“Our goal is to level the playing field. These survivors do not know their rights. We want a retired judge or law professor or statesperson to act as a neutral and stop anyone from getting taken advantage of during this pre-August waiting period,” she said. “When the statute of limitations is lifted in August, Mr. Corcoran will do what he sees fit.”
The retired Sergeant received a two-paragraph letter from the hospital alluding to “reports from several former patients regarding Dr. Archibald’s interactions with them.” The Sept. 26, 2018, letter suggested that those patients who “may have been...seen” by Dr. Archibald and who “have information you would like to share regarding your interactions with Dr. Archibald” call an attorney with the Debevoise & Plimpton law firm.
The firm has long represented the Rockefeller family and its interests, a fact not made clear in the letter. Mr. Corcoran called.
Ms. Hart said that during a call, the attorney was not forthcoming.
“They didn’t tell him that the law was imminently about to change so he could consider his course of action,” or that he was speaking with lawyers essentially doing an investigation until some time into the phone conversation, she said.
The September letter “re-opened wounds and re-traumatized Plaintiff” and also created a discovery opportunity for Rockefeller University and Debevoise, according to court documents tied to the filing.
A phone message left with the Debevoise lawyer, Helen Cantwell, was not returned.
Mr. Corcoran’s younger brother was also seen by Dr. Archibald, according to the filing. “As the older brother, Plaintiff unwittingly became a conduit to his younger sibling for Dr. Archibald’s abuse,” the filing reads. The brothers had never spoken about his experiences at Rockefeller University until Mr. Corcoran received the letter.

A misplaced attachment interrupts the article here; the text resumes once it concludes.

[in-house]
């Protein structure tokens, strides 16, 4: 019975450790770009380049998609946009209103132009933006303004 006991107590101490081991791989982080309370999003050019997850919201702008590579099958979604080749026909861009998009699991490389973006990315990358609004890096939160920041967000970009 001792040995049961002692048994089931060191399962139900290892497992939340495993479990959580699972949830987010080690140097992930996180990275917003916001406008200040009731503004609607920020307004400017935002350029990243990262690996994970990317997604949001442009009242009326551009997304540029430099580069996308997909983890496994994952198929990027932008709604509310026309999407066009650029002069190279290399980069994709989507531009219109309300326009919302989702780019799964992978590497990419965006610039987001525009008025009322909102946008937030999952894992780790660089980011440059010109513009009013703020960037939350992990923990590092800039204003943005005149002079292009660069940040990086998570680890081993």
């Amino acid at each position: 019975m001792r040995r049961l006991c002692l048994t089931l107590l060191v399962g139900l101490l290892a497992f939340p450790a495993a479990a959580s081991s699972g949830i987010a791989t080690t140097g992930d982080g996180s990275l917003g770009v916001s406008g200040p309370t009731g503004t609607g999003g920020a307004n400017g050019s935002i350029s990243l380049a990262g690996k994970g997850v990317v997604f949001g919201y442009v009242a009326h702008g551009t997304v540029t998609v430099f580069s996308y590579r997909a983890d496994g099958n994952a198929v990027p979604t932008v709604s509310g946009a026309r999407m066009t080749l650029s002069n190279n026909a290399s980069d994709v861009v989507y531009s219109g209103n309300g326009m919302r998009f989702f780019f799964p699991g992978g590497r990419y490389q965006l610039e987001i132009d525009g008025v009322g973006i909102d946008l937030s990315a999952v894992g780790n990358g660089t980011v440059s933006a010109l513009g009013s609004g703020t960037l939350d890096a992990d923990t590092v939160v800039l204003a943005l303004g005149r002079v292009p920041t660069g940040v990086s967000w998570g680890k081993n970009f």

She said a court-appointed special master could make certain that any and all victims of Dr. Archibald’s alleged abuse, as well as their families if the victims are dead, receive notice of the change in the law. She also said it was imperative that Debevoise lawyers discontinue their outreach to former patients.
‘Stop Talking to Victims’
“The lawyers for the hospital need to be stopped from interviewing these victims and asking them leading questions and taking witness statements by people who are survivors who are not represented by counsel,” she said. “People like our client who would have suppressed...these memories are entitled to come forward,” she said.
Rockefeller University Hospital, which bills itself as the "world's leading biomedical university," released a statement last October saying, in part, that the institution was informed in 2004 of a report by a patient of Dr. Archibald’s “related to the propriety of certain of Dr. Archibald’s conduct during physical examinations.” University administrators subsequently notified Federal, state and city officials and also asked Debevoise to investigate. The law firm reviewed information, conducted interviews with former patients and hospital officials and also located “two prior reports” dating to the 1990s. Its review concluded “it was likely that some of Dr. Archibald’s behavior toward this patient was inappropriate.”
When another of his former patients made similar claims last year, another investigation by Debevoise ensued, and arrived at similar conclusions.
Dr. Archibald’s emeritus status has since been rescinded, the hospital’s statement said, as have references to him on the hospital’s and the university’s webpages.